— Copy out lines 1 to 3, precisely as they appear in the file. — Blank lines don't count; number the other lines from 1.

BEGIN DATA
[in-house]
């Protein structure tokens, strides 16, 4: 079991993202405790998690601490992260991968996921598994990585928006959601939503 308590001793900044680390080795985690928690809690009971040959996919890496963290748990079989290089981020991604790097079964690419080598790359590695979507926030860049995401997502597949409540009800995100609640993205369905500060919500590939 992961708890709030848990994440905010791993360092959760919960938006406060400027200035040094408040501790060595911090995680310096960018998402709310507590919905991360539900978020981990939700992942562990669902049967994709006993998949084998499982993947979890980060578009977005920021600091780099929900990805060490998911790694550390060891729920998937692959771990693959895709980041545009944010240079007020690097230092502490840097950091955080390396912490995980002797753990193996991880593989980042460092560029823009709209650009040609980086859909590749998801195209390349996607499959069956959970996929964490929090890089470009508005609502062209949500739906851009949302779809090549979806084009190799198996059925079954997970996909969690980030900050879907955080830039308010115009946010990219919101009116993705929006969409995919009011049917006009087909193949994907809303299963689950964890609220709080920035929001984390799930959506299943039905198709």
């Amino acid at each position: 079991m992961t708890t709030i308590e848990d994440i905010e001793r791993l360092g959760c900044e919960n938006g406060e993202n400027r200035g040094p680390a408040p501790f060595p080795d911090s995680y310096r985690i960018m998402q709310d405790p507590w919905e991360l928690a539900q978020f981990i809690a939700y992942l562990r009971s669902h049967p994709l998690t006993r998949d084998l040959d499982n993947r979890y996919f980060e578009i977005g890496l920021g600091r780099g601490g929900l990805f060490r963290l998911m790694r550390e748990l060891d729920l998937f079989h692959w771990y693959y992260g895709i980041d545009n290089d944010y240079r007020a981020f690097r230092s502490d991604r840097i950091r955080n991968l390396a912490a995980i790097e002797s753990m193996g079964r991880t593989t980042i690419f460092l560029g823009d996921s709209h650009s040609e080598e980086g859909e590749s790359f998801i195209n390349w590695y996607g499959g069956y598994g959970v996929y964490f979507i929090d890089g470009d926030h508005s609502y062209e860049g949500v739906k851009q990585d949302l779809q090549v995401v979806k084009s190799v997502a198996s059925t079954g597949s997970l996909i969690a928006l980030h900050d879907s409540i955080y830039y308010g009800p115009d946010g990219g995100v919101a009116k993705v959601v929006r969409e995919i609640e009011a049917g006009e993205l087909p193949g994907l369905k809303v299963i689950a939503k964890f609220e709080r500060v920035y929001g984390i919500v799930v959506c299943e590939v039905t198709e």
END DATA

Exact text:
[in-house]
């Protein structure tokens, strides 16, 4: 079991993202405790998690601490992260991968996921598994990585928006959601939503 308590001793900044680390080795985690928690809690009971040959996919890496963290748990079989290089981020991604790097079964690419080598790359590695979507926030860049995401997502597949409540009800995100609640993205369905500060919500590939 992961708890709030848990994440905010791993360092959760919960938006406060400027200035040094408040501790060595911090995680310096960018998402709310507590919905991360539900978020981990939700992942562990669902049967994709006993998949084998499982993947979890980060578009977005920021600091780099929900990805060490998911790694550390060891729920998937692959771990693959895709980041545009944010240079007020690097230092502490840097950091955080390396912490995980002797753990193996991880593989980042460092560029823009709209650009040609980086859909590749998801195209390349996607499959069956959970996929964490929090890089470009508005609502062209949500739906851009949302779809090549979806084009190799198996059925079954997970996909969690980030900050879907955080830039308010115009946010990219919101009116993705929006969409995919009011049917006009087909193949994907809303299963689950964890609220709080920035929001984390799930959506299943039905198709």
């Amino acid at each position: 079991m992961t708890t709030i308590e848990d994440i905010e001793r791993l360092g959760c900044e919960n938006g406060e993202n400027r200035g040094p680390a408040p501790f060595p080795d911090s995680y310096r985690i960018m998402q709310d405790p507590w919905e991360l928690a539900q978020f981990i809690a939700y992942l562990r009971s669902h049967p994709l998690t006993r998949d084998l040959d499982n993947r979890y996919f980060e578009i977005g890496l920021g600091r780099g601490g929900l990805f060490r963290l998911m790694r550390e748990l060891d729920l998937f079989h692959w771990y693959y992260g895709i980041d545009n290089d944010y240079r007020a981020f690097r230092s502490d991604r840097i950091r955080n991968l390396a912490a995980i790097e002797s753990m193996g079964r991880t593989t980042i690419f460092l560029g823009d996921s709209h650009s040609e080598e980086g859909e590749s790359f998801i195209n390349w590695y996607g499959g069956y598994g959970v996929y964490f979507i929090d890089g470009d926030h508005s609502y062209e860049g949500v739906k851009q990585d949302l779809q090549v995401v979806k084009s190799v997502a198996s059925t079954g597949s997970l996909i969690a928006l980030h900050d879907s409540i955080y830039y308010g009800p115009d946010g990219g995100v919101a009116k993705v959601v929006r969409e995919i609640e009011a049917g006009e993205l087909p193949g994907l369905k809303v299963i689950a939503k964890f609220e709080r500060v920035y929001g984390i919500v799930v959506c299943e590939v039905t198709e």